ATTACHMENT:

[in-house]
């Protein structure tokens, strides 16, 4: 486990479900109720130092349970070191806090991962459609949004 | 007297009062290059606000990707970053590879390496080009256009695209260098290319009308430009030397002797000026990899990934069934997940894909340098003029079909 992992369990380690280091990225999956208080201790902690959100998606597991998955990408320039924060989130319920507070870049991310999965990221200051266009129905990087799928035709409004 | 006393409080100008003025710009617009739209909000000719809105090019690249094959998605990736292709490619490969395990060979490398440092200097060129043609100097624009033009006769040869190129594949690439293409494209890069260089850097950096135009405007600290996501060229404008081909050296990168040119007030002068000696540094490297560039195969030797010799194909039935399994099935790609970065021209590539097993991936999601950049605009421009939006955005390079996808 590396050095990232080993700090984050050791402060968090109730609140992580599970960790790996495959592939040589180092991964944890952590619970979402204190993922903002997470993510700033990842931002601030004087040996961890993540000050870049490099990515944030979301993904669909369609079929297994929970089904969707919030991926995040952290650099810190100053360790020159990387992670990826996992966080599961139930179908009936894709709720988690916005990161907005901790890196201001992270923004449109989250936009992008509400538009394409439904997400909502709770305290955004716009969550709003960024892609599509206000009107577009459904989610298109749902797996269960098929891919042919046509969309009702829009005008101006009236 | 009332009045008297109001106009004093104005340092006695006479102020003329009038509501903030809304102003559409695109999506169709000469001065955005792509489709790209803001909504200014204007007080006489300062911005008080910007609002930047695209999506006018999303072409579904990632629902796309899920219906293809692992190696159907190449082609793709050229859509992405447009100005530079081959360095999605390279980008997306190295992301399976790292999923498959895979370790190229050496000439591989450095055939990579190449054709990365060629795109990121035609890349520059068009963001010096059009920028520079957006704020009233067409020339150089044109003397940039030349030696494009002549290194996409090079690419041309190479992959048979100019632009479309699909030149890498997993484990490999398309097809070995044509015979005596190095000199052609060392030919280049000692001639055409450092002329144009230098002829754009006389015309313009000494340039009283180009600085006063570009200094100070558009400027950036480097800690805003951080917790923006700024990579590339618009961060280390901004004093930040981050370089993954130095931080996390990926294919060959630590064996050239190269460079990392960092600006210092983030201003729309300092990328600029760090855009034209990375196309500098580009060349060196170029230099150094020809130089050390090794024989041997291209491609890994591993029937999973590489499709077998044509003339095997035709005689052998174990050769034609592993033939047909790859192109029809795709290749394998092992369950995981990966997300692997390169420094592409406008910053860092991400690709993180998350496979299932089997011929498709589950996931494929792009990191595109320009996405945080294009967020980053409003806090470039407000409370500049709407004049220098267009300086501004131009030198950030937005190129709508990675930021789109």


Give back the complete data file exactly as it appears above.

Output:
[in-house]
């Protein structure tokens, strides 16, 4: 486990479900109720130092349970070191806090991962459609949004 | 007297009062290059606000990707970053590879390496080009256009695209260098290319009308430009030397002797000026990899990934069934997940894909340098003029079909 992992369990380690280091990225999956208080201790902690959100998606597991998955990408320039924060989130319920507070870049991310999965990221200051266009129905990087799928035709409004 | 006393409080100008003025710009617009739209909000000719809105090019690249094959998605990736292709490619490969395990060979490398440092200097060129043609100097624009033009006769040869190129594949690439293409494209890069260089850097950096135009405007600290996501060229404008081909050296990168040119007030002068000696540094490297560039195969030797010799194909039935399994099935790609970065021209590539097993991936999601950049605009421009939006955005390079996808 590396050095990232080993700090984050050791402060968090109730609140992580599970960790790996495959592939040589180092991964944890952590619970979402204190993922903002997470993510700033990842931002601030004087040996961890993540000050870049490099990515944030979301993904669909369609079929297994929970089904969707919030991926995040952290650099810190100053360790020159990387992670990826996992966080599961139930179908009936894709709720988690916005990161907005901790890196201001992270923004449109989250936009992008509400538009394409439904997400909502709770305290955004716009969550709003960024892609599509206000009107577009459904989610298109749902797996269960098929891919042919046509969309009702829009005008101006009236 | 009332009045008297109001106009004093104005340092006695006479102020003329009038509501903030809304102003559409695109999506169709000469001065955005792509489709790209803001909504200014204007007080006489300062911005008080910007609002930047695209999506006018999303072409579904990632629902796309899920219906293809692992190696159907190449082609793709050229859509992405447009100005530079081959360095999605390279980008997306190295992301399976790292999923498959895979370790190229050496000439591989450095055939990579190449054709990365060629795109990121035609890349520059068009963001010096059009920028520079957006704020009233067409020339150089044109003397940039030349030696494009002549290194996409090079690419041309190479992959048979100019632009479309699909030149890498997993484990490999398309097809070995044509015979005596190095000199052609060392030919280049000692001639055409450092002329144009230098002829754009006389015309313009000494340039009283180009600085006063570009200094100070558009400027950036480097800690805003951080917790923006700024990579590339618009961060280390901004004093930040981050370089993954130095931080996390990926294919060959630590064996050239190269460079990392960092600006210092983030201003729309300092990328600029760090855009034209990375196309500098580009060349060196170029230099150094020809130089050390090794024989041997291209491609890994591993029937999973590489499709077998044509003339095997035709005689052998174990050769034609592993033939047909790859192109029809795709290749394998092992369950995981990966997300692997390169420094592409406008910053860092991400690709993180998350496979299932089997011929498709589950996931494929792009990191595109320009996405945080294009967020980053409003806090470039407000409370500049709407004049220098267009300086501004131009030198950030937005190129709508990675930021789109």